Plum tennis sensation carefully weighing his options
Plum native and rising tennis star Bjorn Fratangelo was thrilled when he received a phone call in January from Jim Courier, a four-time Grand Slam singles winner.
Courier invited Fratangelo to serve as a practice partner for the United States' premier international team during the week of its match against Switzerland in early February.
Fratangelo couldn't pack his racquet bags fast enough.
"I couldn't say no to that," said Fratangelo, 18, who's in the process of deciding whether to accept a scholarship to one of the top college programs in the country or turn pro.
Fratangelo's family lives in Plum, but he has trained under the tutelage of his father, Mario, in Naples, Fla., during the last four school years. He took classes on-line and graduated early from high school in January.
During the trip to Switzerland from Feb. 4-12, Fratangelo practiced with the U.S. team's players (Mardy Fish, John Isner, Ryan Harrison and Mike Bryan), performed go-fer duties, and picked the brains of those who went the college route first and those who skipped school to join the pro ranks.
The first round of the Davis Cup was in Fribourg, Switzerland, and the U.S. pulled an upset over Roger Federer and the host Swiss, 5-0. The quarterfinals, semifinals and finals will be in different months later this year.
Fratangelo was one of two Juniors players chosen to accompany the U.S. squad to Switzerland.
"It's exceptionally special and a big honor to be asked to go (to help at the Davis Cup)," said Tom Benic, board member of the United States Tennis Association's Allegheny Mountain District. "Then, the United States goes and gets that incredible upset."
Last year, Fratangelo's amateur career took a huge upswing when he became the first American to win the French Open boys singles championship since John McEnroe in 1977. He rose as high as No. 2 in the International Tennis Federation's Junior rankings.
Fratangelo is the top-ranked boy in the class of 2012 by www.tennisrecruiting.net and has many Division I scholarship offers. He's narrowed his choices to Georgia, Ohio State and 2011 NCAA runner-up Virginia. That's if he decides to play in college.
Fratangelo plans to make a decision by April 11, the first day of the NCAA's letter-of-intent signing period.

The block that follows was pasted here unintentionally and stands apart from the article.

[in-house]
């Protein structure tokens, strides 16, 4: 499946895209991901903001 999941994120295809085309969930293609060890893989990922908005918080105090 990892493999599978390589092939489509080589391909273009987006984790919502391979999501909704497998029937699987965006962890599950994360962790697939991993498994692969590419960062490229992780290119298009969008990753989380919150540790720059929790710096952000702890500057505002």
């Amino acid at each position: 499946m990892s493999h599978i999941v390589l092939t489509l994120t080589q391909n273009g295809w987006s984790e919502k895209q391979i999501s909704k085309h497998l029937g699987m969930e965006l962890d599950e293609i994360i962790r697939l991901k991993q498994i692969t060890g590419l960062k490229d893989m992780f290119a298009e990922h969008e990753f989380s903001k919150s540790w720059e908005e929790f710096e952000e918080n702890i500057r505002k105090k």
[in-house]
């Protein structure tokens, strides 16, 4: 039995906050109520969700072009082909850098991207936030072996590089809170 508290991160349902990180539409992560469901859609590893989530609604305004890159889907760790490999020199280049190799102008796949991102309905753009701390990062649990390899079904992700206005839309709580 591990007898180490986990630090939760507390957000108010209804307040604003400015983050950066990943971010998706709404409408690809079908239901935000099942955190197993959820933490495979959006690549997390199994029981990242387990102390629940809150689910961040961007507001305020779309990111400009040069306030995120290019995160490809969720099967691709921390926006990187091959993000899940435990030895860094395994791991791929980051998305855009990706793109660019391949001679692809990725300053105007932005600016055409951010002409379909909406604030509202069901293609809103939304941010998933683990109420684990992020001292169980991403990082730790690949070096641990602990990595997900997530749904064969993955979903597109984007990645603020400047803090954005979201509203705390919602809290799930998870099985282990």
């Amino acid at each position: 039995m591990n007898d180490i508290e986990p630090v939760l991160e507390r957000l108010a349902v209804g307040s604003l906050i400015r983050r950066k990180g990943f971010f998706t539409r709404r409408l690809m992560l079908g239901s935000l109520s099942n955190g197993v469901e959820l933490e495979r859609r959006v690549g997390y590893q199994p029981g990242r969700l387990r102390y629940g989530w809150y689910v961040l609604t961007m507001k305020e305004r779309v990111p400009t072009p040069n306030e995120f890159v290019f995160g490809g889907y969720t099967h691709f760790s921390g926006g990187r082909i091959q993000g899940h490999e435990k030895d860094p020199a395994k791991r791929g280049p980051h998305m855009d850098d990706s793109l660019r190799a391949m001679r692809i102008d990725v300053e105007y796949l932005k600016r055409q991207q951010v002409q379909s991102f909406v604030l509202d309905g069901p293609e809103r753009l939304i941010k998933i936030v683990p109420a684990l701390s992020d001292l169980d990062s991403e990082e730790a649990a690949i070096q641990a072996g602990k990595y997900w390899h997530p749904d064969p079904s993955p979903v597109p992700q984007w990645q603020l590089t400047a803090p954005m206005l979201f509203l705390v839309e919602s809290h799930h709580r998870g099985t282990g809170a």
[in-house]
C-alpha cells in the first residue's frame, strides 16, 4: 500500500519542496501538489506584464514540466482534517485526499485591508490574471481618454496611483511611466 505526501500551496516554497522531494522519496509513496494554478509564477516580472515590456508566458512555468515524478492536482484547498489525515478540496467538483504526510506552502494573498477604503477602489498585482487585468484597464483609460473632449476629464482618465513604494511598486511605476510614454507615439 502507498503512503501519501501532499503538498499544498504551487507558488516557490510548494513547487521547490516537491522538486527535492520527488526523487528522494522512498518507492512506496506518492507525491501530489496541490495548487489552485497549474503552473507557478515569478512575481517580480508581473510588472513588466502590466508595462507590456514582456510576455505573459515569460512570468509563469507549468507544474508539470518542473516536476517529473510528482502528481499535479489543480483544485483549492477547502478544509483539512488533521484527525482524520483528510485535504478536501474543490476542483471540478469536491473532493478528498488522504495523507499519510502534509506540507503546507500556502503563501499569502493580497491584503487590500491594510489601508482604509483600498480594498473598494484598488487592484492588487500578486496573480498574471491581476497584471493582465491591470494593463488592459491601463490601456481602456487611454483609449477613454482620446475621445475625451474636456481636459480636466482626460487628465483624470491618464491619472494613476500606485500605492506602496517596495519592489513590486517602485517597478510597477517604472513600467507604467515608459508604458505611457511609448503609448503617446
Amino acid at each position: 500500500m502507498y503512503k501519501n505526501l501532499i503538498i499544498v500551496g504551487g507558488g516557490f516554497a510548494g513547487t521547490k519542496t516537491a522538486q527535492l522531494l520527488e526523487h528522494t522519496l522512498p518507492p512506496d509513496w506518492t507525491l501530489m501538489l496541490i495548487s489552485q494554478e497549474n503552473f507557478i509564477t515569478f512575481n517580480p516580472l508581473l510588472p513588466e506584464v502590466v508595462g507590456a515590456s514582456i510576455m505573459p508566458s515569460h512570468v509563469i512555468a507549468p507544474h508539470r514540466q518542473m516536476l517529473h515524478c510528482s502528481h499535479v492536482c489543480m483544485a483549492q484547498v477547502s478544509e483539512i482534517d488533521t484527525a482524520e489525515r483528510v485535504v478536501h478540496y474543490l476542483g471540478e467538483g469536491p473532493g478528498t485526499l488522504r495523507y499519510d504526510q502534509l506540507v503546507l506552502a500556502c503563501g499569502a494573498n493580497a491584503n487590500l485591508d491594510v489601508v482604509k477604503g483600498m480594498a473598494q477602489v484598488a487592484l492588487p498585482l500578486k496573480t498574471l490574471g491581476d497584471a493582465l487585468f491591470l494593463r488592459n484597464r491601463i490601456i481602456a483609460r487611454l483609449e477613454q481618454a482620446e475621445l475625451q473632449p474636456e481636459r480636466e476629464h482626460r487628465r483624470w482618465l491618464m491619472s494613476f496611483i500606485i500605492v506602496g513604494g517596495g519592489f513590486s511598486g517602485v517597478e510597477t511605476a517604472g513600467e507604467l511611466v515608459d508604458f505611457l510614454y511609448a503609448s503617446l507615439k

"Bjorn could go anywhere (in Division I college tennis) and be the top player," Benic said.
While spending time with the U.S.'s Davis Cup team, Fratangelo enjoyed getting advice about his game and the best route to the pros from both sides of the argument.
"Ryan Harrison is a year older than I am," Fratangelo said. "I knew him from Juniors. I know his younger brother pretty well, too. He made the decision to turn pro at 15 years old. Here he is doing what I want to do someday. He said, 'You have to realize when you turn pro, it's your job. It's not just fun anymore.' He thinks it's worth it."
But college tennis still is in the picture, Fratangelo said.
Isner, 26, is one of many players who have proved going to college first isn't a bad idea at all. Isner played four seasons at Georgia and led the Bulldogs to the NCAA title in 2007 before beginning a successful pro career later that year.
"I think my mind is getting made up, but I don't want to say yet in case things change," Fratangelo said. "I'm getting to the point where I want to make a decision. It's been weighing me down recently."
Through Frataneglo's breakthrough 2011 campaign, the right-hander battled a painful shoulder injury, which is remarkable considering his accomplishments.
He had an MRI about half way through last year. He said the test revealed the muscles in his right shoulder "had freezed up" and there was "no internal rotation" and was advised to rest.
Fratangelo said he is now "100 percent" again and plans to compete in two tournaments in Texas over the next couple of weeks.
"I'm pretty motivated," he said. "Hopefully, I'll do well."